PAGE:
After 148 tests for the All Blacks, captain Richie McCaw is hanging up his boots. He told Susie Ferguson about what went through his mind when he took off his All Black jersey for the last time.
Richie McCaw made no secret of the fact he was considering retirement in the lead up to this year's Rugby World Cup, but he did not allow himself to think beyond the final whistle of his final game.
"Any time my thoughts went past it, I thought 'nah, that wasn't going to help me'," he told RNZ. "And after the final whistle went and before the trophy was handed out, I was like 'oh wow, this is probably it', but then I thought 'no, I'm going to enjoy this'.
"And there was that little moment when I took the jersey off and sat there and thought 'this is the last time I'm going to be playing in an All Black jersey', and then I thought 'what better way to finish?', and I'm going to enjoy the next week. And when I got home there was no underlying thing of maybe I haven't got this right. I know I've got this right."
The 34-year-old debuted as an All Black against Ireland in Dublin in 2001, and became the first All Black to play 100 tests a decade later.
He took over the captaincy from Tana Umaga at the start of the 2006 season and went on to lead New Zealand 111 times.
McCaw's body took a lot of battering during his rugby career, and he admitted his parents were glad to see him finish in one piece, but he said the physical side of things wasn't the main reason for retiring.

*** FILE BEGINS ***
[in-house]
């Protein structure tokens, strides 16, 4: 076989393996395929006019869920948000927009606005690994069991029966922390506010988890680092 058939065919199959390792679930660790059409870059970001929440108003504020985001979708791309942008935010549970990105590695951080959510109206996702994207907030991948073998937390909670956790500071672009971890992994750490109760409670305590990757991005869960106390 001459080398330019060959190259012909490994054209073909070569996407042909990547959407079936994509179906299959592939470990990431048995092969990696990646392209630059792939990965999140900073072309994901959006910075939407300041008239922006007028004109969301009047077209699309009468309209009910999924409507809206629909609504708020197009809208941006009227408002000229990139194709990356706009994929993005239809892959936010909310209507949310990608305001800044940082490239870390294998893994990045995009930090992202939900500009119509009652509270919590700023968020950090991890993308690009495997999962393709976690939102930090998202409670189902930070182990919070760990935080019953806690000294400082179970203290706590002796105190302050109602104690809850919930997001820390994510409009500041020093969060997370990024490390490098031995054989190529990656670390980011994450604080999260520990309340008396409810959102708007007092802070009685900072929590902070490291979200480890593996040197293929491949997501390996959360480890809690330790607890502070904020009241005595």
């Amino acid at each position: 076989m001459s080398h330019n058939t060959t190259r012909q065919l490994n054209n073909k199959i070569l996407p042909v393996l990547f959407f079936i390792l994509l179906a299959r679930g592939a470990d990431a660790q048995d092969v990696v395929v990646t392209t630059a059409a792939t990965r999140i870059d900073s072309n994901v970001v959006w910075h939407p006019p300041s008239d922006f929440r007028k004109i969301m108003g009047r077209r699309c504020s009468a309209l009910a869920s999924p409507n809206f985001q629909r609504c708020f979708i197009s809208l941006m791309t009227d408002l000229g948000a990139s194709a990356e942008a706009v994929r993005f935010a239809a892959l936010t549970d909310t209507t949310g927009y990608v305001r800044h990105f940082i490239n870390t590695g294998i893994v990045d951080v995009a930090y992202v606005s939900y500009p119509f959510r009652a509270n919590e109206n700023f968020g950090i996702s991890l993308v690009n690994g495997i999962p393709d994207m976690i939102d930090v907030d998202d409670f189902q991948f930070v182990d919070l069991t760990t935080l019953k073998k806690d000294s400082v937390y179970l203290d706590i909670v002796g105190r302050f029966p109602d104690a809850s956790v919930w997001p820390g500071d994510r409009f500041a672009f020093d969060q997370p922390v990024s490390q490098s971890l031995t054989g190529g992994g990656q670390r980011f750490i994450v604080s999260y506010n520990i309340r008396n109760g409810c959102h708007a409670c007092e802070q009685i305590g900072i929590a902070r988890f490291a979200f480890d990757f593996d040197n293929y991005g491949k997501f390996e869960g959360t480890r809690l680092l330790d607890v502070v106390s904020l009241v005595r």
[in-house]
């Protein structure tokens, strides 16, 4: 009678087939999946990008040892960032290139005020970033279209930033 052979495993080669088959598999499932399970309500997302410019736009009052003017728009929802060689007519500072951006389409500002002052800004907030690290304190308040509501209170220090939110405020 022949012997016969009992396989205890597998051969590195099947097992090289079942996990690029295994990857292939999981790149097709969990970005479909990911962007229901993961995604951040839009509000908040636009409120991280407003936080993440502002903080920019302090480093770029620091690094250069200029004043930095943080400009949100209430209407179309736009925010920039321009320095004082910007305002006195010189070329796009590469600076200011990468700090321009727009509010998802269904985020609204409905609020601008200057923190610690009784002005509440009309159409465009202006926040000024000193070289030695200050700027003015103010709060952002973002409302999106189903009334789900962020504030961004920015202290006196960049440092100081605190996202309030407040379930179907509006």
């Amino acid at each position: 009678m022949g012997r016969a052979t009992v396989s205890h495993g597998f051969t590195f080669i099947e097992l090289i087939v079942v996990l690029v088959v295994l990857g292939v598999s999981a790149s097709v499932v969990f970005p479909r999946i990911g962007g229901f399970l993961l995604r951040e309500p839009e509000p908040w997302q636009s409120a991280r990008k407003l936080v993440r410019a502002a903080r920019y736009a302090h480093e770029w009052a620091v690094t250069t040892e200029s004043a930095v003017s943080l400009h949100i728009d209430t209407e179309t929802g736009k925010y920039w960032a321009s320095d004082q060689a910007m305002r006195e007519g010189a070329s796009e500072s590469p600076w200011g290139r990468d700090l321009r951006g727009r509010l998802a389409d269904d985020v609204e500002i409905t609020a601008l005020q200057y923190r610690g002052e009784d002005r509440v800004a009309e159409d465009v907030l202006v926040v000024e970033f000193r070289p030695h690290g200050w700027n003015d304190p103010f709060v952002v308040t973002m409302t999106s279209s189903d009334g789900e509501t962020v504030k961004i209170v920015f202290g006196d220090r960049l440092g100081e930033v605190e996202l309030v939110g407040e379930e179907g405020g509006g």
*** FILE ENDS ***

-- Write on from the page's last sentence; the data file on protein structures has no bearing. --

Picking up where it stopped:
"I actually felt like physically I was in really good shape. I was close to my best on some of the physical stuff we get tested on, just right at the end.
"It was more the mental side, there were a couple of times, especially going into the World Cup and its knock-out rugby, the pressure is on to get it dead right. And that's hard work, and that's the bit I bank in the memory, because when I think I wish I was still playing, I can just remember back to what it takes to do that, and that's the bit I get tired of."
McCaw's focus is now shifting to the sky, with plans to work as a commercial helicopter pilot in Christchurch, a move he has been contemplating for some time.
"I've been obviously interested in aviation and in 2012 when I started to fly helicopters I realised it was was a pretty cool job that those guys did and I thought that would be a pretty cool thing to do."
In the course of his 14-year career there was bitter defeat, including missing out on the World Cup twice, as well as success: seven Tri-Nations-Rugby Championship titles; eight Bledisloe Cups and two Rugby World Cup victories, at home in 2011, and again in England earlier this year.
But he said he did not feel sad about the end of that long career.
"There is no doubt there is going to be a bit of a hole left but I'm also excited about what's ahead. You get to the end of a chapter and you open a new one, and I think that's how I feel. There's no doubt the boys go out and play next year, I'm going to be feeling like I wish I was out there, but I also know it's the right time to move on."